Since my dad’s passing in 2003, I’ve wanted to write a book about ALS with a focus on the impact it had on my family and the importance of bringing awareness to an obscure terminal disease. When the ALS Ice Bucket Challenge happened in 2014, I was flooded with emotion as many painful memories that were buried for over a decade resurfaced. Two things became clear: My subconscious never left the anger/depression stage of grief and today, ALS has many public champions dedicating time, treasure and talent to retire this disease for good. With that, I found helpful ways to heal personally and no longer feel the need to write about what the world already knows.

I think there is a different story that needs to be told. Instead of focusing on how my dad died, it’s far more important to share with others how he lived. During that time, dad went out of his way to provide ‘teaching moments’ about life, a framework of self-governance and how we ought to conduct ourselves in society. Most importantly, he focused on the things that matter. Dad never let distractions take him away from his passions and events out of his control were seen as moot.

Today, I find the challenges of working-class and poor folks harder than ever before. While dad told me explicitly to ‘keep my head down’, work hard and be honest, it’s more complicated than that now. The world is a far more complicated place than my childhood in the 90’s – before the (high speed) internet, smartphones, and social media.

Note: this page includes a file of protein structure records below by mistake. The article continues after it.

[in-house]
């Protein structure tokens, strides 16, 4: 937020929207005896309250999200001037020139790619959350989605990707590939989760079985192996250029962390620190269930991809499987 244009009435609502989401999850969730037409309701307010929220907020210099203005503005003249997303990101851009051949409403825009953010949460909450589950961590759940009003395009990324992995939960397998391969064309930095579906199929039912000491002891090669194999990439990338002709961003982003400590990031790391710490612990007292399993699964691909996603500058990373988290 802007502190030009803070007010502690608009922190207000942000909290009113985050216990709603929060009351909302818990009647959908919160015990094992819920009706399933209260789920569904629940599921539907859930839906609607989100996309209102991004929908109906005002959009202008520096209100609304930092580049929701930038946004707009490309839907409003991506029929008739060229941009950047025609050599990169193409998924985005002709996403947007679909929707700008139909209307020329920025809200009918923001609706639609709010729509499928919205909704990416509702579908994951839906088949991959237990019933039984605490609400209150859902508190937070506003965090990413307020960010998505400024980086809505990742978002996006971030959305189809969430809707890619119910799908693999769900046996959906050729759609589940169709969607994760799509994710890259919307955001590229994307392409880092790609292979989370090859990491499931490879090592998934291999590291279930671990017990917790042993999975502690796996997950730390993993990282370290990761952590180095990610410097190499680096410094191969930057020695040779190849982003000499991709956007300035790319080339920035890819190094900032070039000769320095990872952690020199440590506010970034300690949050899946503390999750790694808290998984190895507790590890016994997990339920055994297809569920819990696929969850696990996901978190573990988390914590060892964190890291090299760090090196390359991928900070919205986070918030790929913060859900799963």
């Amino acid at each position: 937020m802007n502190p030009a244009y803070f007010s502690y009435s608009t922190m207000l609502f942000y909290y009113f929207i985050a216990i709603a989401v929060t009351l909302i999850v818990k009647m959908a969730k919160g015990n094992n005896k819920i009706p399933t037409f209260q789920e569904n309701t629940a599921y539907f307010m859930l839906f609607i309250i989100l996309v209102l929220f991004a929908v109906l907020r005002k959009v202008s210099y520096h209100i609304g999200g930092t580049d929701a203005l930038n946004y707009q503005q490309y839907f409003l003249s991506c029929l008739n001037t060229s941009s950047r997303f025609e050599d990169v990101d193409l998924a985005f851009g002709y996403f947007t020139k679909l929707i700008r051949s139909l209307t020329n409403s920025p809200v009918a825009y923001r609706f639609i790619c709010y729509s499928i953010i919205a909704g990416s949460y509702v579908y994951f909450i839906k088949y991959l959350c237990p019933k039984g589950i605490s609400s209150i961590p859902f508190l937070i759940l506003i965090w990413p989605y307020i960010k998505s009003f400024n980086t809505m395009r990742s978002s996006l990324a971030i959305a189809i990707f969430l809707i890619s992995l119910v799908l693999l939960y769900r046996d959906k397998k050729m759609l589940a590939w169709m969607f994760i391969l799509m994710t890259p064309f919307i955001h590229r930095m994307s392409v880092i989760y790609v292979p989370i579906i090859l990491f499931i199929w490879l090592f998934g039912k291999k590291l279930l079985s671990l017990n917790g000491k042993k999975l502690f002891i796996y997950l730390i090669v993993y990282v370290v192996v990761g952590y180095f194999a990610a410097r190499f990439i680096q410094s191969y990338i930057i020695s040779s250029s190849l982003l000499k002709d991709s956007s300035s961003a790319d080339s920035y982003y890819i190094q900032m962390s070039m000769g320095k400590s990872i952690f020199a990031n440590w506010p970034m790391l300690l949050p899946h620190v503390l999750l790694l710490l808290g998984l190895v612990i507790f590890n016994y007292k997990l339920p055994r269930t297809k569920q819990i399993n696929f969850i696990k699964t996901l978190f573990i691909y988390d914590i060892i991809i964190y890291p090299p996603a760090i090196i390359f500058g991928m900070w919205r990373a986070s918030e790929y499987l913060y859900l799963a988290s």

My goal with this book is to illustrate how the virtues my dad instilled in me created a¬†framework for success by learning¬†how to endure suffering, overcome failure and push forward regardless of circumstances. The title, Hillbilly Ebonics is meant to intrigue – by marrying two words from different parts of the American experience. It’s about a dad who never read or wrote but operated and taught me based on oral tradition alone, just like many of our ancestors. His stories were filled with generations of accumulated wisdom that runs in parallel with many Black Americans that were forced to pass on their culture through similar means because opportunities to read were not allowed or available. I believe that his ‘lead by example’ narrative offers insight that can help us improve upon elements of equal opportunity, justice, race relations, and other social/economic issues to build a more perfect union.

While this book is an ongoing project, competing for my time with other priorities, I look to publish and release it sometime in 2023 or 2024. In the meantime, this website serves as an idea board to sketch out stories and individual elements to form a more refined first draft for publishers.

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